The challenge of wild planting baobabs

Young baobabs are delicious especially to goats, impala and baboons.  So a multipronged approach is needed.  One is to identify areas that don’t have these animals and use their absence to successfully establish baobabs (watch this space) or where these animals are plentiful to find creative solutions.

The first approach was to simply protect the young trees with wire cages, but the problem is that other humans find the poles and mesh wire really useful and remove the materials leaving the trees without protection.  The second approach was to grow the trees in a nursery environment until big enough not to need protection. Large planting bags were purchased that the trees grown in these, but two years later the trees were still not tall enough to plant out, their growth too slow to justify the costs of nurturing them for multiple years.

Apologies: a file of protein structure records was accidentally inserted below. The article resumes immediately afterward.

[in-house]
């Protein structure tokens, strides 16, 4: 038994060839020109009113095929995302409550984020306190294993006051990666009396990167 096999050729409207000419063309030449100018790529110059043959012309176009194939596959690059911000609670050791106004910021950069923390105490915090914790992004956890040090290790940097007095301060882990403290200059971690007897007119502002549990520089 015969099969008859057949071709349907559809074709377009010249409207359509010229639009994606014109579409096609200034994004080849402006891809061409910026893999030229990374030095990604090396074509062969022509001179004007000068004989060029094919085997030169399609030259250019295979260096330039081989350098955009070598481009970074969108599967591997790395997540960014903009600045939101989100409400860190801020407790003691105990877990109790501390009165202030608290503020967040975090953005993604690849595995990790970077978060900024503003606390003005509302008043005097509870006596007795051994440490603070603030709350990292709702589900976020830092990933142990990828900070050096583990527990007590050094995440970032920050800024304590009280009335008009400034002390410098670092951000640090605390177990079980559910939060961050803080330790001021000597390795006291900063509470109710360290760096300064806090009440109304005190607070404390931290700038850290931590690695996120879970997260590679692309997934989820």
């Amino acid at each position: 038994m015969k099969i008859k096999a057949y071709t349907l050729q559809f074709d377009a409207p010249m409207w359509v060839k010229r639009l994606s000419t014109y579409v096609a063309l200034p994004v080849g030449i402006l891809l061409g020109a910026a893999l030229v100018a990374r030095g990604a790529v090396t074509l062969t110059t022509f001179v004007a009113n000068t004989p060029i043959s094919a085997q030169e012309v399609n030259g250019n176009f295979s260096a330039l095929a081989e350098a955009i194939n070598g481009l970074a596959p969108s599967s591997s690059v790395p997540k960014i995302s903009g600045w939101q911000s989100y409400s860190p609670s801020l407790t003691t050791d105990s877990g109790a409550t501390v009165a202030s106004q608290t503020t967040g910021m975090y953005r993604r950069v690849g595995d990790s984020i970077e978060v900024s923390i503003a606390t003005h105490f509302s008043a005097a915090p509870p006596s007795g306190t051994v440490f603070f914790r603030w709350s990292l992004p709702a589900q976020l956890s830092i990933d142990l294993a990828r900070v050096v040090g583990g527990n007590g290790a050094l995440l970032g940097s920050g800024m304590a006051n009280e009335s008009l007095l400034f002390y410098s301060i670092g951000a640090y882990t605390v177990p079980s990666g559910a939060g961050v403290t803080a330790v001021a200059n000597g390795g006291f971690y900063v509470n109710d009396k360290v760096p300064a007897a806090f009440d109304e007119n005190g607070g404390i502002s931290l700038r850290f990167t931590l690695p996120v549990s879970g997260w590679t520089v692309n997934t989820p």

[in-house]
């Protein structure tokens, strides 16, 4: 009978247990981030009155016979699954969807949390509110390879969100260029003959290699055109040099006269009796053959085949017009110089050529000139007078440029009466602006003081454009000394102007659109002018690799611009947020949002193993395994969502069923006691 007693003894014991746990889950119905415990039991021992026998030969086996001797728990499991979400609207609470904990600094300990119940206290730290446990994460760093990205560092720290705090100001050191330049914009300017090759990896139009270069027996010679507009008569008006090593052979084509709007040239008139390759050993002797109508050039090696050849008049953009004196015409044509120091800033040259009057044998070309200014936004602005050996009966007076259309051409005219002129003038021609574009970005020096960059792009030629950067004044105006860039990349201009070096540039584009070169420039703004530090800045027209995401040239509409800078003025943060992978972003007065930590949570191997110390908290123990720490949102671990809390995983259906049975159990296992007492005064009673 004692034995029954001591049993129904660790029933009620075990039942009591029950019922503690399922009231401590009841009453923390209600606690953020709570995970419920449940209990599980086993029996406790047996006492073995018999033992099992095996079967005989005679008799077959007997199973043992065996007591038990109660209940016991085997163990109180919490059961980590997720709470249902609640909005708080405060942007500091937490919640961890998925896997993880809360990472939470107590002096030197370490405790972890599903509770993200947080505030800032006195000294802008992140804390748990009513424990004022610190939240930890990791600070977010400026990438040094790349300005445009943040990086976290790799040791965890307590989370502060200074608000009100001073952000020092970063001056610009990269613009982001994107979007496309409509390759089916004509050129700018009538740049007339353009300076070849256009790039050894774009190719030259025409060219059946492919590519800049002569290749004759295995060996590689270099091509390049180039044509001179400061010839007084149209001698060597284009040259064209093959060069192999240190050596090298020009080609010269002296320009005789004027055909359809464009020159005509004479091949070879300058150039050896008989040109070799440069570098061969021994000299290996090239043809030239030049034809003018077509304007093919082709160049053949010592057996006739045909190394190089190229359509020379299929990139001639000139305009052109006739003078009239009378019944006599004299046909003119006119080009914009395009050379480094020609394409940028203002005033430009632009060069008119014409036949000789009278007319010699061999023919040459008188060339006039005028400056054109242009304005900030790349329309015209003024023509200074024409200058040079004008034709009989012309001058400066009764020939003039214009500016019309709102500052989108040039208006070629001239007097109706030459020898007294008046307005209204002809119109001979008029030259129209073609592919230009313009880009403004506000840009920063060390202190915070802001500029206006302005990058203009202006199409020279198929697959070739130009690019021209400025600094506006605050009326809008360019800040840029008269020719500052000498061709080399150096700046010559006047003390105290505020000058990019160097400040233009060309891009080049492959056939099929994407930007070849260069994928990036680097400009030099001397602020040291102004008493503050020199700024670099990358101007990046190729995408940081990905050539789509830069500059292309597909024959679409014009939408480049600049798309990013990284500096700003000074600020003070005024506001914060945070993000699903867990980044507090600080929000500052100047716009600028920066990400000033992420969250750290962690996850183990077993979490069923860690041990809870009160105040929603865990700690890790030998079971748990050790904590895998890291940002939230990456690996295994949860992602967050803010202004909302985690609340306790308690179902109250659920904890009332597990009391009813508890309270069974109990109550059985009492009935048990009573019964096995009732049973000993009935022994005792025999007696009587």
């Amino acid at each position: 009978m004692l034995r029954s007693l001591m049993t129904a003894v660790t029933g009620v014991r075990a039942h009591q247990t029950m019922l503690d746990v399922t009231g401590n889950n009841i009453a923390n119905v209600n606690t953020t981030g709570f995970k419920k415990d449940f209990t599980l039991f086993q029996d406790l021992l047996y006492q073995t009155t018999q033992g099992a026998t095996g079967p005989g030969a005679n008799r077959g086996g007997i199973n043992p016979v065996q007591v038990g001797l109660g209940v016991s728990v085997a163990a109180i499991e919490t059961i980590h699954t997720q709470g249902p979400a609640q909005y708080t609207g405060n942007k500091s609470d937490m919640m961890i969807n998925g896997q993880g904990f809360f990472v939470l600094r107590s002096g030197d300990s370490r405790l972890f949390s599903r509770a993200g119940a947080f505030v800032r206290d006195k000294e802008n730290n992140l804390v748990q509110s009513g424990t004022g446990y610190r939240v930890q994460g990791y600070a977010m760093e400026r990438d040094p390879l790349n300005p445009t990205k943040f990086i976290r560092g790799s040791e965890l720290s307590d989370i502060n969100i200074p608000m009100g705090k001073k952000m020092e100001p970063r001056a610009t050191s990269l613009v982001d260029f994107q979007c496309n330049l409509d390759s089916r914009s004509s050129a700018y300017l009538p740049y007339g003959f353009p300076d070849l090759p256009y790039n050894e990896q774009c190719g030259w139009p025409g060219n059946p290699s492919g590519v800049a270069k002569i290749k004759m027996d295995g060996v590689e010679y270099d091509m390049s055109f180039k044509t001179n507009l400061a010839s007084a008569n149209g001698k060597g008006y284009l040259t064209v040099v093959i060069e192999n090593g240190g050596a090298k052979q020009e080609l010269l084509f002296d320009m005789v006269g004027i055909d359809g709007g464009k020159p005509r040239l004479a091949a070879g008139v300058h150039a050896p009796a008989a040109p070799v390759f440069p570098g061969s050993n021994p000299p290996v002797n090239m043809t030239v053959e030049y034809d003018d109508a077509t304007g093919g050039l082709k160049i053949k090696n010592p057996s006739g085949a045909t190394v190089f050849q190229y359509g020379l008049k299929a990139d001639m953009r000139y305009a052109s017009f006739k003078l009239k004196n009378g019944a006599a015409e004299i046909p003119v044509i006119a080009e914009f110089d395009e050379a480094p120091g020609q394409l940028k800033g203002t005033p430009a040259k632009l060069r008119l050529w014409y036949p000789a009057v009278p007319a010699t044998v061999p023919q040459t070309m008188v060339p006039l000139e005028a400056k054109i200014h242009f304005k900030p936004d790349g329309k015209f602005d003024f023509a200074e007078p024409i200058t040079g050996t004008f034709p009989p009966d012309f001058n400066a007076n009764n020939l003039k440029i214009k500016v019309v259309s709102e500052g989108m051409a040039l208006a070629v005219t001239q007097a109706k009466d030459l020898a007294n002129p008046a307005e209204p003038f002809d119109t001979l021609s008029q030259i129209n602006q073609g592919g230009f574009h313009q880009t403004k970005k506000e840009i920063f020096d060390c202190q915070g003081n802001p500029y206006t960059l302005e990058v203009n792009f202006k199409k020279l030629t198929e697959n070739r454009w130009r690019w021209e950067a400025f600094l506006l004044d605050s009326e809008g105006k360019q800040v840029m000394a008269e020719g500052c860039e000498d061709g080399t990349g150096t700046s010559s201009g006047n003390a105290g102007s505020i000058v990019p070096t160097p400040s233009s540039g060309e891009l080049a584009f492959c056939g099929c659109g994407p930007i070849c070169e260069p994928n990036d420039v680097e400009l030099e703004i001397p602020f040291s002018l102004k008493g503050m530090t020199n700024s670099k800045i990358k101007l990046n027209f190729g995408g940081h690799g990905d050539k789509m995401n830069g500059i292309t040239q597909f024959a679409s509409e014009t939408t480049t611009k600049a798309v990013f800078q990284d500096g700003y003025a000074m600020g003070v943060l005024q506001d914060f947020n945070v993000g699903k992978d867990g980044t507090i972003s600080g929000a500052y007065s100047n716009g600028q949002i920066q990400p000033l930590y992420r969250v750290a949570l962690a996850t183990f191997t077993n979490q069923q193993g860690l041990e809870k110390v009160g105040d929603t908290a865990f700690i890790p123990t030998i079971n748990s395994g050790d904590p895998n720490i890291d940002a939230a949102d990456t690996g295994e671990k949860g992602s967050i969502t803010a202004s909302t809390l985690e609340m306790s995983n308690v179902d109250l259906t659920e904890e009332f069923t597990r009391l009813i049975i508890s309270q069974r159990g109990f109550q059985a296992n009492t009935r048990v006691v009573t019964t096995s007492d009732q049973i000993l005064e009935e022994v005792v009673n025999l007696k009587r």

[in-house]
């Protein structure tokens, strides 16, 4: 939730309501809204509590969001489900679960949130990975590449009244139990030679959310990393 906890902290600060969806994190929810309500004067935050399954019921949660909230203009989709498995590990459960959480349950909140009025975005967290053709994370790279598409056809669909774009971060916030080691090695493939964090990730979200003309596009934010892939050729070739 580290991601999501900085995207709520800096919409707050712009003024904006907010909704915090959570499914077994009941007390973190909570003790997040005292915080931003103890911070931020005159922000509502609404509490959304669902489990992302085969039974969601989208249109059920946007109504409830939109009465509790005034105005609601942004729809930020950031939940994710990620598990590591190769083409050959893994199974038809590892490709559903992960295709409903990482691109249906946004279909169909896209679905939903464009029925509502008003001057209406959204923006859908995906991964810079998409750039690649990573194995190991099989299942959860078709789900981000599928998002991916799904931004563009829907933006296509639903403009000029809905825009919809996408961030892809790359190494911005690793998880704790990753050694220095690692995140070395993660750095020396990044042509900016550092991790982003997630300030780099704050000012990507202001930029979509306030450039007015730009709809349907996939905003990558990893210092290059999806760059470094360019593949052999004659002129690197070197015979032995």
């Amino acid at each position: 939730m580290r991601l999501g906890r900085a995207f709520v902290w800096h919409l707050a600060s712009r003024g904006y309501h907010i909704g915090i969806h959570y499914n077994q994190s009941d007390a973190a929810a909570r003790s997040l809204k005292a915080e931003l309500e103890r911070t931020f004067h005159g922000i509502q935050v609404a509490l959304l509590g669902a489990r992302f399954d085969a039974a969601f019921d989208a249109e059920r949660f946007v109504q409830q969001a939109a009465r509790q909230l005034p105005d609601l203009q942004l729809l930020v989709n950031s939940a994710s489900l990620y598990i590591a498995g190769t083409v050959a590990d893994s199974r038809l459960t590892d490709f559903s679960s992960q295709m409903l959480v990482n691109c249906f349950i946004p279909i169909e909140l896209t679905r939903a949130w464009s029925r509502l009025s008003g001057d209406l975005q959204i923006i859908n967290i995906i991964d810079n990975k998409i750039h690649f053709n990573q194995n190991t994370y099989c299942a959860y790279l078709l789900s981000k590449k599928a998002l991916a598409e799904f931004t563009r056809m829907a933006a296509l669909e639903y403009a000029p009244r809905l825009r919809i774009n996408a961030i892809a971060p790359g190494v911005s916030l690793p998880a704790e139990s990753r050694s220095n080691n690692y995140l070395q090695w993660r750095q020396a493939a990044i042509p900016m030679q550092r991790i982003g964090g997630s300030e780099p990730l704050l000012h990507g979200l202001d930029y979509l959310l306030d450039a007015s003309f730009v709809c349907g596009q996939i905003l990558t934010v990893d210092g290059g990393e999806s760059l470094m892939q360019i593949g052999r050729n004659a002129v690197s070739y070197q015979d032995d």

Baobabs planted in big bags – now 2 years old

Thus, the next idea is to plant the trees in a “plantation” where they can use the natural ground to boost their height growth.  We have seen how well they do when planted into the soil in our Baobab Guardians project.  In the “plantations” they will be left to grow until they are the right size after which they will be dug up and planted into the wild.  Our first trees were planted in Mr Phugo’s homestead.

We will give them a year, so hold thumbs and lets see what happens!

Mr Phugo next to baobab “plantation”.

Dr Sarah Venter